As a very brief follow-up to the last post, I wanted to add a separate observation. Mr. Rummel’s simplistic theory of “democratic peace” reveals something about democrats and democratists that is not often commented on. There is in this theory the naive faith that there is a type of regime that guarantees an end to war, which is to seek a mechanistic and institutional cure to something that originates in the sinful will of man, man’s boundless acquisitiveness and the finite resources of the world. It is what Voegelin might have called a gnostic faith.
It is the magical thinking that a change in the organisation of the government, which is nothing other than the concentration of power, will fundamentally alter human behaviour. It is the nonsense that we can remake our nature by rearranging the political furniture or by improving the social or economic ‘environment’ in which we live. It is not only that reorganising government or altering social policy cannot do this, but that no government, no matter how it is constituted, will accept a future in which there is no possibility of using force to change the political landscape both at home and abroad. The incentive of increased power in going to war for those in government is simply too great–the ire of voters after the fact hardly matters and will not dissuade any government from going to war if it deems it useful or simply “doable.”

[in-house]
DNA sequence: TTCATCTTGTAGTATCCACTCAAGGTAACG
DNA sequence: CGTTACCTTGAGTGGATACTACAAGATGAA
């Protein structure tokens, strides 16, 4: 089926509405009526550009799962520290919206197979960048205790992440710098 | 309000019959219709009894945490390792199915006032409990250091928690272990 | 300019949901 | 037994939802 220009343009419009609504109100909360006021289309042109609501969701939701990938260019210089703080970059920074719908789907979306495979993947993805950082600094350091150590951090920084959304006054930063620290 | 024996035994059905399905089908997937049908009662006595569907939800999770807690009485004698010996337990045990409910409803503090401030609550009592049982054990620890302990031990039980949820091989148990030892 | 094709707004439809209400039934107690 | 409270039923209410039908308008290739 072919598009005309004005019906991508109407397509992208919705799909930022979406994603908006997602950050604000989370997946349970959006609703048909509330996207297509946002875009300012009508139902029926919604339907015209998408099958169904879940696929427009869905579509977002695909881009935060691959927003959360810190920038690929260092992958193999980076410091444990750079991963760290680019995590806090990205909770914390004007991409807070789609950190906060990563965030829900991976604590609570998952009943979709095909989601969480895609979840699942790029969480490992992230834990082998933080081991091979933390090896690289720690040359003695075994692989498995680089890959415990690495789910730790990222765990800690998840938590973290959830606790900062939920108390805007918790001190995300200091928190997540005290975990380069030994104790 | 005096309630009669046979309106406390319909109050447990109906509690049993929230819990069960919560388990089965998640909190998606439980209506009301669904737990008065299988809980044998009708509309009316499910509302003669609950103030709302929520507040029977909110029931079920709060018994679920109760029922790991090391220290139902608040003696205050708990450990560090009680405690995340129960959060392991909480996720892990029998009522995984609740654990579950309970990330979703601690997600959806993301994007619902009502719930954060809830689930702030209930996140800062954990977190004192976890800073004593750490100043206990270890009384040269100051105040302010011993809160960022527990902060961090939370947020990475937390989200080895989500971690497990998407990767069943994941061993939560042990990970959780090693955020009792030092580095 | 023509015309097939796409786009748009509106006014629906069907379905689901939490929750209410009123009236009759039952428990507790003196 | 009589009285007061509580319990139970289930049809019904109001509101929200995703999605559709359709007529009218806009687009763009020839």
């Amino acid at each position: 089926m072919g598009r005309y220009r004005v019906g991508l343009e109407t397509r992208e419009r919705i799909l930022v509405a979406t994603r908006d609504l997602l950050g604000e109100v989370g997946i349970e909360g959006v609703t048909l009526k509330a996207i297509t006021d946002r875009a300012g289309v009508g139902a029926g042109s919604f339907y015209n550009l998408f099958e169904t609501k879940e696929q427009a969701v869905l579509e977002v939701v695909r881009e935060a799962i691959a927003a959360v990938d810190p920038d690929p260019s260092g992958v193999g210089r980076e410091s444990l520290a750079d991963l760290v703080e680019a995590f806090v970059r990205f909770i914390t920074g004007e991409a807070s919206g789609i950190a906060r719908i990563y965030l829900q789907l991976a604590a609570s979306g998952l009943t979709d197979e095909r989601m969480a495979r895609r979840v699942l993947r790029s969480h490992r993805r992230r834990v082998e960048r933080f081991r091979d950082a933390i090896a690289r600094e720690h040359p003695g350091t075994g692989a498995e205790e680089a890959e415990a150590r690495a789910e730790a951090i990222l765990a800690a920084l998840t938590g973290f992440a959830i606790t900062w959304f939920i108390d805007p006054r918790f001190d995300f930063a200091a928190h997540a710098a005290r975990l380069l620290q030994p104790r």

Indeed, not only has democracy not acted as a brake on starting war in the last several years, but now we have an entire ideology dedicated to the proposition that it is morally imperative to start wars either for the sake of democracy and democratisation or for the protection of “human rights” or both.
Most other democratists, keenly aware that the “democratic peace” idea is either an embarrassment while there is a democratic war of aggression going on or that it is simply false, have taken a very different approach and begun openly defending the morality of aggression for democracy. They are perverse and rather frightening people, but at least they seem to know that they are not going to make war redundant by their efforts. I suspect that if they thought they were supporting a policy that might one day make war impossible they would change sides in the debate immediately, because it is war, and by extension power, that they desire more than anything–the nature of the regime in which they exercise that power is really of no consequence. Eliminating war would be to eliminate new opportunities for gain for these eternal parvenus. Even if democracy could ever somehow remove the need for war (which it can’t), the democratists would do their best to make sure that this never happened.